When video games and government have found themselves in the same sentence these past few decades, they've generally been in the company of "violence."
But according to a man who spent almost two years as a White House adviser on gaming, there's a new perspective in vogue, one of opportunity and even positivity.
Mark DeLoura was senior advisor for digital media at the White House Office of Science and Technology Policy from 2013 to the end of last year. Previously, he enjoyed a long and varied career working with the likes of Nintendo, THQ and Ubisoft.
During his tenure in government, he witnessed games thrust into the news media, and into the White House, in a familiar role. In the aftermath of the Newtown massacre various game industry representatives were invited to D.C. to talk about games and public perceptions of games as purveyors of violence. The White House talks were generally agreed to have been useful for all concerned.
In the past, various politicians have sought stringent restrictions on the sale of games, an issue that came to an end with the Supreme Court's 2011 ruling that games are protected under the First Amendment.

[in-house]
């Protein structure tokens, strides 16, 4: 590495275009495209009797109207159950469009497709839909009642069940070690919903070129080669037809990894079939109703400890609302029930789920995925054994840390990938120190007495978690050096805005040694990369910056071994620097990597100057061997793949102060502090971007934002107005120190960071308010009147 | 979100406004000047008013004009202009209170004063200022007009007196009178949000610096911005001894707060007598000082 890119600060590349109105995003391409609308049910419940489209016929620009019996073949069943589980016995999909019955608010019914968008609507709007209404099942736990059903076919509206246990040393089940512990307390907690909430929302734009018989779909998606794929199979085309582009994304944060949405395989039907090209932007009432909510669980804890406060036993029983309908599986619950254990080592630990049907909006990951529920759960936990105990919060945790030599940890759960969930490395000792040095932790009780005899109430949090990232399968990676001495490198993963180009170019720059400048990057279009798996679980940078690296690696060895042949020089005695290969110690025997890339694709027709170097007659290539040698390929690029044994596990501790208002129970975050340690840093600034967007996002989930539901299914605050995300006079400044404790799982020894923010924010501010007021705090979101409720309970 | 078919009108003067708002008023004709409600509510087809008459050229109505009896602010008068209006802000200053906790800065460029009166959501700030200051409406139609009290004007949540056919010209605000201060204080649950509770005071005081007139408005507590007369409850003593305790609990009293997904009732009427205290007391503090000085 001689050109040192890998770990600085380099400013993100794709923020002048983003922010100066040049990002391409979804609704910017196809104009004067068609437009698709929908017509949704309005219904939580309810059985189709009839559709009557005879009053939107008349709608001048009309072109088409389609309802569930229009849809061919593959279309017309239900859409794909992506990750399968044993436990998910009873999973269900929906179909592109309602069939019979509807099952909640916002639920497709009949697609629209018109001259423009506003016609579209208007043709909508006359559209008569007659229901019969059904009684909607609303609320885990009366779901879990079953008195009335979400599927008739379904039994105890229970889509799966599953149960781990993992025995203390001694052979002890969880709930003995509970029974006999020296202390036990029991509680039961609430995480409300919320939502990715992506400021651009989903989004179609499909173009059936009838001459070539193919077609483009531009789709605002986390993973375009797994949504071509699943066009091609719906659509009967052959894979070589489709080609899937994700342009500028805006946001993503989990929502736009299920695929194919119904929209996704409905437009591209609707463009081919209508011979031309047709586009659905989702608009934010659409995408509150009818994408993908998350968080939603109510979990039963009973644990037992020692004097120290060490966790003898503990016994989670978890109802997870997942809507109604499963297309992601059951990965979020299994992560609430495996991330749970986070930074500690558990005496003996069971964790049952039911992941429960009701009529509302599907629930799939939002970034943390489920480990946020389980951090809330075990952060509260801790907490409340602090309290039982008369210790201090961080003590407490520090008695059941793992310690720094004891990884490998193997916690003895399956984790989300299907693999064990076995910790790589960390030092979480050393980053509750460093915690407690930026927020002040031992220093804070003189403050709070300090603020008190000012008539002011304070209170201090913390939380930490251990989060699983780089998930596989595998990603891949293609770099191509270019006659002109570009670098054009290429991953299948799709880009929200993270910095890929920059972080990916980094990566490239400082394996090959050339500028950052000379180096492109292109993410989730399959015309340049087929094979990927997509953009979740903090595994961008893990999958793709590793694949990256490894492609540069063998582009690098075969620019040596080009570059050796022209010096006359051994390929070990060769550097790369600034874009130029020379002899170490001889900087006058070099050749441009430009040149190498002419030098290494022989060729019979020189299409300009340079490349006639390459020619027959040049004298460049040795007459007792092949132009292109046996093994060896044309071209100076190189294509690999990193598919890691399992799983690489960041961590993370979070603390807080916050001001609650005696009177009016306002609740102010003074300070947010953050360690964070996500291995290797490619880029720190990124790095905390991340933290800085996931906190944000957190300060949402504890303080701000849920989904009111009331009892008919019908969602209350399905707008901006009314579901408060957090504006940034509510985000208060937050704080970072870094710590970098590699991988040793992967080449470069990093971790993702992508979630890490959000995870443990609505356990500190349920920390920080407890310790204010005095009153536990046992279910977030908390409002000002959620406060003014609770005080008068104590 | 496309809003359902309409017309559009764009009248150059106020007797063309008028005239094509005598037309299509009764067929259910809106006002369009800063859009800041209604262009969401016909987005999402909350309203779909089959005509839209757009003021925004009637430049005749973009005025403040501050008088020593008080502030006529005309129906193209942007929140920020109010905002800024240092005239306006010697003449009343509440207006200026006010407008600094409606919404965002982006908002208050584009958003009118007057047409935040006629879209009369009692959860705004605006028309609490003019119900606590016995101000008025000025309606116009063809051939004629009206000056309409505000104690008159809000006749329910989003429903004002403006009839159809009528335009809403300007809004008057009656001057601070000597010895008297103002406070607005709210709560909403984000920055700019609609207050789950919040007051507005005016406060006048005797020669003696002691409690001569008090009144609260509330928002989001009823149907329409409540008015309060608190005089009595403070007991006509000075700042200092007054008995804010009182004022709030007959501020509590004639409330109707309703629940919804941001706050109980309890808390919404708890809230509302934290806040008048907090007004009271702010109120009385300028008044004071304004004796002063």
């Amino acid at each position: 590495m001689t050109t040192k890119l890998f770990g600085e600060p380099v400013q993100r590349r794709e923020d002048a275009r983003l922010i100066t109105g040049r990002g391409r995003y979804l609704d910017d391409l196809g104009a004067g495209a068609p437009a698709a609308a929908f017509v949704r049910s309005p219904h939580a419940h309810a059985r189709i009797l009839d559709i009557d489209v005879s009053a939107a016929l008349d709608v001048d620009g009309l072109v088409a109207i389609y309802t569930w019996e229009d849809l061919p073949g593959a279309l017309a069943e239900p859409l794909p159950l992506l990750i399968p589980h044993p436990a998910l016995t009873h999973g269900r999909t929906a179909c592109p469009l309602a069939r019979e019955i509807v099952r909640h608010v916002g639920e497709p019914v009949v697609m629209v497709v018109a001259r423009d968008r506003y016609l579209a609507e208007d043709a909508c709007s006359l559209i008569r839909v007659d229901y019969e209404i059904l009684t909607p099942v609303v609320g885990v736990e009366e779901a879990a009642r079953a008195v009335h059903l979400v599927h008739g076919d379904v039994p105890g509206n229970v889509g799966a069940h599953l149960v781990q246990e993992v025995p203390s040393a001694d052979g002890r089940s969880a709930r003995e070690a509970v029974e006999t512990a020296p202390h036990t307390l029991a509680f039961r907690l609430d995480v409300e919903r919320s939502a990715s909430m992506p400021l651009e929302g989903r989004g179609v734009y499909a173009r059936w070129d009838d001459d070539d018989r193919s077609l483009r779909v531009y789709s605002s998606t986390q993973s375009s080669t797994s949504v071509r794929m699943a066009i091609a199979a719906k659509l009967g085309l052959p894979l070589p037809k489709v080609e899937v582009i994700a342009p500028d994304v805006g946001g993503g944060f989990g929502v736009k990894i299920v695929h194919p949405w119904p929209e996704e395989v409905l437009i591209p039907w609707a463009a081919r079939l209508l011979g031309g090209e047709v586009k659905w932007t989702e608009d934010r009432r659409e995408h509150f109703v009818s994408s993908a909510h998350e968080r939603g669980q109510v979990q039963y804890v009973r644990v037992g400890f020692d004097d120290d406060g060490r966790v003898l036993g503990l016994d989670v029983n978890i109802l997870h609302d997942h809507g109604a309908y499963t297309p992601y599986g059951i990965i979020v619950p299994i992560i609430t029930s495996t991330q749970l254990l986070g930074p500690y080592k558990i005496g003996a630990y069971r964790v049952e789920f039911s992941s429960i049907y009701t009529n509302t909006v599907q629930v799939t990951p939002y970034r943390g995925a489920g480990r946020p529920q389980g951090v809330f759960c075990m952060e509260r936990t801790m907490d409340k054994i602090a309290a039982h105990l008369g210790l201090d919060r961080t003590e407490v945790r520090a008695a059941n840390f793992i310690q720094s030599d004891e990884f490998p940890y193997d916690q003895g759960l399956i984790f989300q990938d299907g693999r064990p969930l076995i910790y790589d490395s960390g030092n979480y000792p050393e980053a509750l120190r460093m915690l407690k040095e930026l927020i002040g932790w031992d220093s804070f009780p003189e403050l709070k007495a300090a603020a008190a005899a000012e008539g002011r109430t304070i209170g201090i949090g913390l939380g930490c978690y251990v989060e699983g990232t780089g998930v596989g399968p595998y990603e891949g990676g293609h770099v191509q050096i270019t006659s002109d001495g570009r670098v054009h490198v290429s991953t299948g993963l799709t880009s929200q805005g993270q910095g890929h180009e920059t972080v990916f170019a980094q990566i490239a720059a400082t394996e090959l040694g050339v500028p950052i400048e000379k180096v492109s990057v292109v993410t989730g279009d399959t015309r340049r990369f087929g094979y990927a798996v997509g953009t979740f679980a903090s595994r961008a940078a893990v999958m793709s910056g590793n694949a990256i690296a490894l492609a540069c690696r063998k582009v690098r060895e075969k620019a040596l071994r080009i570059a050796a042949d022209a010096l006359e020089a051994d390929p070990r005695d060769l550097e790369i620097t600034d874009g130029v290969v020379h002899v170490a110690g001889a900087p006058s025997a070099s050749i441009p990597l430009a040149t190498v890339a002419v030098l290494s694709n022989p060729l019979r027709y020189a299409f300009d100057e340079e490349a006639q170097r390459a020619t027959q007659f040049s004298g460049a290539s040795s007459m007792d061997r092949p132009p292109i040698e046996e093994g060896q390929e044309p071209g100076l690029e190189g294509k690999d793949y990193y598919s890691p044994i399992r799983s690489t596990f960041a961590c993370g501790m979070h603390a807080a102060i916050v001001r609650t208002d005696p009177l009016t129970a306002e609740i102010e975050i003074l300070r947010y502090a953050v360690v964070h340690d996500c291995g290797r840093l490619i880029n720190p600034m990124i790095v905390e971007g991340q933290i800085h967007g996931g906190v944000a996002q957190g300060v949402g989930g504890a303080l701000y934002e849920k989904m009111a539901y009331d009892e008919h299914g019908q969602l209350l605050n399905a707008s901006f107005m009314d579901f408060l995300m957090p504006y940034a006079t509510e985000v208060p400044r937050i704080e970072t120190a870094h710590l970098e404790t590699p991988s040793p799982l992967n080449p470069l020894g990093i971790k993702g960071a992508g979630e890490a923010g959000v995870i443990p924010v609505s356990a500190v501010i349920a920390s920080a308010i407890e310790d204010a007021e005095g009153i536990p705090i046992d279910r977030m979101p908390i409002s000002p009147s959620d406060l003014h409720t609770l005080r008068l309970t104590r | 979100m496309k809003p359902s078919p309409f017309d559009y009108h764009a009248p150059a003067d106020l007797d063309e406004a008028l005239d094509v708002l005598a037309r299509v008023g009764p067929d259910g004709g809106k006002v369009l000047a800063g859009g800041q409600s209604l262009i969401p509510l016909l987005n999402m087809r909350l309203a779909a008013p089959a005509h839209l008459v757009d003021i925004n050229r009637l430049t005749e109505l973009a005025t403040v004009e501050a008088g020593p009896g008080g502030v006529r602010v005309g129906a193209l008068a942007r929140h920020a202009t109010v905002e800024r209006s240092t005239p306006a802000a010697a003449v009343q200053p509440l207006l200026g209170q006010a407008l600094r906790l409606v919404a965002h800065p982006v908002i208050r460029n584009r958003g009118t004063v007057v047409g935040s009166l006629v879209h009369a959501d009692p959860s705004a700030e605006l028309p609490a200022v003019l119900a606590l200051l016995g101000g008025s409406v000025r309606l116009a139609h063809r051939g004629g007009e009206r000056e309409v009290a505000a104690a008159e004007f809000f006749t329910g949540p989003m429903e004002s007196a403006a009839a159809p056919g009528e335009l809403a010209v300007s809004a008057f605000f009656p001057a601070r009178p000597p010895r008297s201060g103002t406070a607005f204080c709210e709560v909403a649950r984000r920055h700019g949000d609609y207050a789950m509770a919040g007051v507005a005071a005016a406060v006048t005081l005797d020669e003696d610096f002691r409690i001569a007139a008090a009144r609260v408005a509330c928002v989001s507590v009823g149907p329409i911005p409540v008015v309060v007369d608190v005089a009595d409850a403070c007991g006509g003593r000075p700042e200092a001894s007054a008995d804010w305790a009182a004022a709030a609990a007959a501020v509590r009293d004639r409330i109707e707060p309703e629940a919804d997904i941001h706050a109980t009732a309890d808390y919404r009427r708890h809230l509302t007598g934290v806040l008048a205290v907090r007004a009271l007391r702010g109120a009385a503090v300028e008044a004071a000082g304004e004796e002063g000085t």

These days, DeLoura says, the government is mostly interested in how games can serve the public.
"My takeaway after having been in the White House is there's an interest in seeing if games can be used to address societal challenges," he said, in an interview with GamesIndustry. "That's the primary interest in games. We've seen other modalities in other media have an impact in different ways over time as we learn how to use them to teach people or express concepts. Can games do that? If they're not doing that how do we get them to do that? If they're doing it a little, do they want to do it more? How can we encourage this?"
He said that the conversation has now moved onto issues like getting tax credits to game companies and encouraging more people to work in tech industries, like gaming.
"You don't get a ton of positive stories," he said. "They are out there but they don't get a huge press. That's the challenge, as games are doing more and more great things. UCSF neuroscience research, for example, they're looking at games and maybe getting FDA approval on a game to help people multitask. That's a great story to get out there, to say look video games can do more things."